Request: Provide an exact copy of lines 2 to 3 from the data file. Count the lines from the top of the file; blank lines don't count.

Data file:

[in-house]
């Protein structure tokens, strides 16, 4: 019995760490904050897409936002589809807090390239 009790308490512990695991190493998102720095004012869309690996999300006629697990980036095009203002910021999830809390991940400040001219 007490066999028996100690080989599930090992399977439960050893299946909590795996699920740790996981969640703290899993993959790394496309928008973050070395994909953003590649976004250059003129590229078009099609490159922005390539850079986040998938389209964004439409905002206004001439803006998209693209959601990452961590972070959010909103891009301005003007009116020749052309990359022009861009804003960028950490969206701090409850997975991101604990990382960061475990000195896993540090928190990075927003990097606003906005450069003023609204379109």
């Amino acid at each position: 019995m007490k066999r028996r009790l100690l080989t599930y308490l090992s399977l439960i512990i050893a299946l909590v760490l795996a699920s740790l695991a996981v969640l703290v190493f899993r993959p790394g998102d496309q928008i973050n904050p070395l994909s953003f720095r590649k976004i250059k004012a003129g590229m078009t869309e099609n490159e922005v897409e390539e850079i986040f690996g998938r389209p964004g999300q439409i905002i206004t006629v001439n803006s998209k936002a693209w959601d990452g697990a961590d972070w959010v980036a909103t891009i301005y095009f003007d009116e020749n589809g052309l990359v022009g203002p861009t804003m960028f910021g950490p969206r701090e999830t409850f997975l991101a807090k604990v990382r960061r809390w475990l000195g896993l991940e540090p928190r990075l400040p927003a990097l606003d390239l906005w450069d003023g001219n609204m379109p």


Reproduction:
């Protein structure tokens, strides 16, 4: 019995760490904050897409936002589809807090390239 009790308490512990695991190493998102720095004012869309690996999300006629697990980036095009203002910021999830809390991940400040001219 007490066999028996100690080989599930090992399977439960050893299946909590795996699920740790996981969640703290899993993959790394496309928008973050070395994909953003590649976004250059003129590229078009099609490159922005390539850079986040998938389209964004439409905002206004001439803006998209693209959601990452961590972070959010909103891009301005003007009116020749052309990359022009861009804003960028950490969206701090409850997975991101604990990382960061475990000195896993540090928190990075927003990097606003906005450069003023609204379109």
């Amino acid at each position: 019995m007490k066999r028996r009790l100690l080989t599930y308490l090992s399977l439960i512990i050893a299946l909590v760490l795996a699920s740790l695991a996981v969640l703290v190493f899993r993959p790394g998102d496309q928008i973050n904050p070395l994909s953003f720095r590649k976004i250059k004012a003129g590229m078009t869309e099609n490159e922005v897409e390539e850079i986040f690996g998938r389209p964004g999300q439409i905002i206004t006629v001439n803006s998209k936002a693209w959601d990452g697990a961590d972070w959010v980036a909103t891009i301005y095009f003007d009116e020749n589809g052309l990359v022009g203002p861009t804003m960028f910021g950490p969206r701090e999830t409850f997975l991101a807090k604990v990382r960061r809390w475990l000195g896993l991940e540090p928190r990075l400040p927003a990097l606003d390239l906005w450069d003023g001219n609204m379109p």